Flaran Abbey is a former Cistercian abbey located in Valence-sur-Baïse. The abbey was founded in 1151, as a daughter house of Escaladieu Abbey, at the confluence of the Auloue and Baïserivers, between the towns of Condom and Auch. The abbey was founded by Burgundian monks and today represents one of the best preserved abbeys in the south-west of France.
After its foundation, Flaran Abbey experienced rapid growth. In the middle of the 13th century, the abbey, jointly with Gerald V, Count of Armagnac, founded the fortified town of Valence-sur-Baïse on a hillside on the other side of the Baïse river.
The abbey did not escape the vicissitudes of history, beginning with the Hundred Years' War, which ended with the Plantagenet county of Gascony being realigned with France. Engulfed by fire during the French Wars of Religion, the abbey was restored by subsequent abbots, but was suppressed and sold off during the French Revolution.
In 1913, the Archaeological Society of Gers intervened so that the abbey would not end up in the architectural collection of George Grey Barnard that resulted in The Cloisters museum in New York City.
The site was purchased by the department of Gers in 1972 and underwent an intense restoration project; it is now the site of numerous cultural activities. The site houses a permanent exhibition on the pilgrimage route to Santiago de Compostela, the Way of St. James.References:
The Palazzo Colonna is a palatial block of buildings built in part over ruins of an old Roman Serapeum, and has belonged to the prestigious Colonna family for over twenty generations.
The first part of the palace dates from the 13th century, and tradition holds that the building hosted Dante in his visit to Rome. The first documentary mention notes that the property hosted Cardinal Giovanni and Giacomo Colonna in the 13th century. It was also home to Cardinal Oddone Colonna before he ascended to the papacy as Martin V (1417–1431).
With his passing, the palace was sacked during feuds, and the main property passed into the hands of the Della Rovere family. It returned to the Colonna family when Marcantonio I Colonna married Lucrezia Gara Franciotti Della Rovere, the niece of pope Julius II. The Colonna"s alliance to the Habsburg power, likely protected the palace from looting during the Sack of Rome (1527).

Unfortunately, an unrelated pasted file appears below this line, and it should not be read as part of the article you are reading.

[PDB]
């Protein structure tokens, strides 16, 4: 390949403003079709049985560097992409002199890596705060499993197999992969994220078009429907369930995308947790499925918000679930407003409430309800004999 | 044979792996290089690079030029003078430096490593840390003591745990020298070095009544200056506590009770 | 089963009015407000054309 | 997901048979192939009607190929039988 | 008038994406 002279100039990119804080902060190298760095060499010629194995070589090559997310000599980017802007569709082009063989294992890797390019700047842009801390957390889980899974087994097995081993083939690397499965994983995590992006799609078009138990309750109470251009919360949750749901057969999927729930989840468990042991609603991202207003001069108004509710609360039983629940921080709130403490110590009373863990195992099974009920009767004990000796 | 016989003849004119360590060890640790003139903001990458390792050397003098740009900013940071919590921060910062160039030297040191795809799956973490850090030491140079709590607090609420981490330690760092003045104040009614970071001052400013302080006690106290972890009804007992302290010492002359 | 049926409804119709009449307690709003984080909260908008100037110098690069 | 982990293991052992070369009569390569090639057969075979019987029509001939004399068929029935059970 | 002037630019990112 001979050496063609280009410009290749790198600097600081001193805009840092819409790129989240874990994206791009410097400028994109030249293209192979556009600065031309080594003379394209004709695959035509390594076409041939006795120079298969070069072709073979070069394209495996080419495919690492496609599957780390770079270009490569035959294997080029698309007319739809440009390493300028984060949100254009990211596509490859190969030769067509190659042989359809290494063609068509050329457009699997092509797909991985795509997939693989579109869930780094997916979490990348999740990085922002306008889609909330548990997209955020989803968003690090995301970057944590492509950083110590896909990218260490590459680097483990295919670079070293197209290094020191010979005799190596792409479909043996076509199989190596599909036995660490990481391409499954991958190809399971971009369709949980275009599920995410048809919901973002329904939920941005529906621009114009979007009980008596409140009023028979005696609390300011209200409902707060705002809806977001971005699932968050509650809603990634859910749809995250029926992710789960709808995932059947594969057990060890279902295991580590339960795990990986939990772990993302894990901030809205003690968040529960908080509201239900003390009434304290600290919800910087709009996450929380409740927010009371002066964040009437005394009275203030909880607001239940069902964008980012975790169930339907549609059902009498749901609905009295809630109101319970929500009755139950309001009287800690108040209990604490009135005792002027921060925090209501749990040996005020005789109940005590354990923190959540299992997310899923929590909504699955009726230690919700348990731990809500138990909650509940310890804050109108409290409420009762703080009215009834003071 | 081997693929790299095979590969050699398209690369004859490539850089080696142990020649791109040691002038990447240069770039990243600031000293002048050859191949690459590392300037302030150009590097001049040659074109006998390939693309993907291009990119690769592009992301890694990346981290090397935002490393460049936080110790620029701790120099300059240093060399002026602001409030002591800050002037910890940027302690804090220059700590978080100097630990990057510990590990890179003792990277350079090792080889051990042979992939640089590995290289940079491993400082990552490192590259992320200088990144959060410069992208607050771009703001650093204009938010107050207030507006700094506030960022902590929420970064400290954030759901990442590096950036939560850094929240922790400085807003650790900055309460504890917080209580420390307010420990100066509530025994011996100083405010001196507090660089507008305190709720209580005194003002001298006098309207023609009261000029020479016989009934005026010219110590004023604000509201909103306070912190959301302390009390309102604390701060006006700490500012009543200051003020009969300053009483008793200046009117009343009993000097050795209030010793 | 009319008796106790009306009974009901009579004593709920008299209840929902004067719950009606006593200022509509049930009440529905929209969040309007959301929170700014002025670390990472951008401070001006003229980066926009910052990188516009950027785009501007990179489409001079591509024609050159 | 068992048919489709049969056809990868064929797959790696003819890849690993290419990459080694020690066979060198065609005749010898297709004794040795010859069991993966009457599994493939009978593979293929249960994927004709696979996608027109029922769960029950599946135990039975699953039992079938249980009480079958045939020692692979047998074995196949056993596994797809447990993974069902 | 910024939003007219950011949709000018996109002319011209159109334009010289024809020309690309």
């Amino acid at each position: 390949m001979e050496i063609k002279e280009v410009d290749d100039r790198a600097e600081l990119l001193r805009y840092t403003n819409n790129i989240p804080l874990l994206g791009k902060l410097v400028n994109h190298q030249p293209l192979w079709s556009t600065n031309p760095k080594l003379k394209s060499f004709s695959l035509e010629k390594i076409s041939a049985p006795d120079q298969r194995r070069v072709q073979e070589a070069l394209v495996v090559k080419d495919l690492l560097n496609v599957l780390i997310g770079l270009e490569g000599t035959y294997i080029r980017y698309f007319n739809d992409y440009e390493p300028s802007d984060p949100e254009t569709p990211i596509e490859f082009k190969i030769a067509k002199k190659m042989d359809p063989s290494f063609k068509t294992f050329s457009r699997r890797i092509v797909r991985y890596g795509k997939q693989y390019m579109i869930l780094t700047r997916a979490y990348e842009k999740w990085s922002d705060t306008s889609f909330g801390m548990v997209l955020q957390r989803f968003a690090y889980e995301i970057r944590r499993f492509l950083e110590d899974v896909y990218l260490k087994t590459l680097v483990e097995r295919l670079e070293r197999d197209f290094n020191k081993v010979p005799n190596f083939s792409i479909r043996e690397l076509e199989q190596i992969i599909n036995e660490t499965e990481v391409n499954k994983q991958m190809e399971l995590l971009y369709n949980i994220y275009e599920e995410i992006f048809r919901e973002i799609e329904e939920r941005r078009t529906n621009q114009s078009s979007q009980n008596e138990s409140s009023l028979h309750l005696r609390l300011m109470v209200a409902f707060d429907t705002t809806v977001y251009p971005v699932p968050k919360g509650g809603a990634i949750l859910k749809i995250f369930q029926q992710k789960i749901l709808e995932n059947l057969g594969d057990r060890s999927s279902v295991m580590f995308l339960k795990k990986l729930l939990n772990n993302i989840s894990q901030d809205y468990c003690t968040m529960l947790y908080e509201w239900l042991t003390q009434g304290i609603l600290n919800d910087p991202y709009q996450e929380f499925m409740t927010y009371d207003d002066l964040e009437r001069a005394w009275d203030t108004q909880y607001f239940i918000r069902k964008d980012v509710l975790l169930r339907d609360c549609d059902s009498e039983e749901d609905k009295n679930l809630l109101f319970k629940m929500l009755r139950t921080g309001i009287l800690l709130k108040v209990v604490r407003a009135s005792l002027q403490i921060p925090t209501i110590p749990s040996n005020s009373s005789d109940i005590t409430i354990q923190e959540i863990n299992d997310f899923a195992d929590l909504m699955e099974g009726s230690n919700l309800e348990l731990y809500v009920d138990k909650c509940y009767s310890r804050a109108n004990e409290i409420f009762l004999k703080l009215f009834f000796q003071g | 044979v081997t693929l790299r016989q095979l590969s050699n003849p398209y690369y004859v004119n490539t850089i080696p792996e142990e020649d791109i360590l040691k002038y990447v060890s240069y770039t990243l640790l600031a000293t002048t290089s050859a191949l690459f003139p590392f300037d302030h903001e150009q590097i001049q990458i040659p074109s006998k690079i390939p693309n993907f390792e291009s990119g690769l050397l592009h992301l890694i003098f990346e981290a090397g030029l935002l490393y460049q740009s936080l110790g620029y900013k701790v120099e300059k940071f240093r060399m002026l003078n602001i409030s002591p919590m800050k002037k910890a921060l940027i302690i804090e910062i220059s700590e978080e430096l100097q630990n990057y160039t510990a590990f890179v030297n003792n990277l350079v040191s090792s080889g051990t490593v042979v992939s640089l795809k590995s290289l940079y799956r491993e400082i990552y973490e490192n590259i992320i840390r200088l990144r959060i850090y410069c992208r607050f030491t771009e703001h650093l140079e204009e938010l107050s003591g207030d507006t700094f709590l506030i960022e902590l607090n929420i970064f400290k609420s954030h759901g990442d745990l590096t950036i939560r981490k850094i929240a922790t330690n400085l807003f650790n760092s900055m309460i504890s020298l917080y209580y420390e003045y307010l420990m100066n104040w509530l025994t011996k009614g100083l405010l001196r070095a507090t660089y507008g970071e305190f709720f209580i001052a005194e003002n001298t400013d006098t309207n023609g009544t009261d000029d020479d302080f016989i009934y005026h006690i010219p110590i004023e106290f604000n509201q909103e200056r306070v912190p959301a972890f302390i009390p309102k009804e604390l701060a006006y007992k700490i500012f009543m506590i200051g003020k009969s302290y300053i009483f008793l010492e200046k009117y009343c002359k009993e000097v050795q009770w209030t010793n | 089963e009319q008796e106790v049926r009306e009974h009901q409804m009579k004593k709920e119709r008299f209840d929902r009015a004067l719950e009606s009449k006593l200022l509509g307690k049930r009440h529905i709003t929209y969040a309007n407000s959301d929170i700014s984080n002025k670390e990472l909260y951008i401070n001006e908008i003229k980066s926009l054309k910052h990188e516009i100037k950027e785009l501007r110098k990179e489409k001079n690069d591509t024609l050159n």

Starting with Filippo Colonna (1578–1639) many changes have refurbished and create a unitary complex around a central garden. Architects including Girolamo Rainaldi and Paolo Marucelli labored on specific projects. Only in the 17th and 18th centuries were the main facades completed. Much of this design was completed by Antonio del Grande (including the grand gallery), and Girolamo Fontana (decoration of gallery). In the 18th century, the long low facade designed by Nicola Michetti with later additions by Paolo Posi with taller corner blocks (facing Piazza Apostoli) was constructed recalls earlier structures resembling a fortification.
The main gallery (completed 1703) and the masterful Colonna art collection was acquired after 1650 by both the cardinal Girolamo I Colonna and his nephew the Connestabile Lorenzo Onofrio Colonna and includes works by Lorenzo Monaco, Domenico Ghirlandaio, Palma the Elder, Salviati, Bronzino, Tintoretto, Pietro da Cortona, Annibale Carracci (painting of The Beaneater), Guercino, Francesco Albani, Muziano and Guido Reni. Ceiling frescoes by Filippo Gherardi, Giovanni Coli, Sebastiano Ricci, and Giuseppe Bartolomeo Chiari celebrate the role of Marcantonio II Colonna in the battle of Lepanto (1571). The gallery is open to the public on Saturday mornings.
The older wing of the complex known as the Princess Isabelle"s apartments, but once housing Martin V"s library and palace, contains frescoes by Pinturicchio, Antonio Tempesta, Crescenzio Onofri, Giacinto Gimignani, and Carlo Cesi. It contains a collection of landscapes and genre scenes by painters like Gaspard Dughet, Caspar Van Wittel (Vanvitelli), and Jan Brueghel the Elder.
Along with the possessions of the Doria-Pamphilij and Pallavacini-Rospigliosi families, this is one of the largest private art collections in Rome.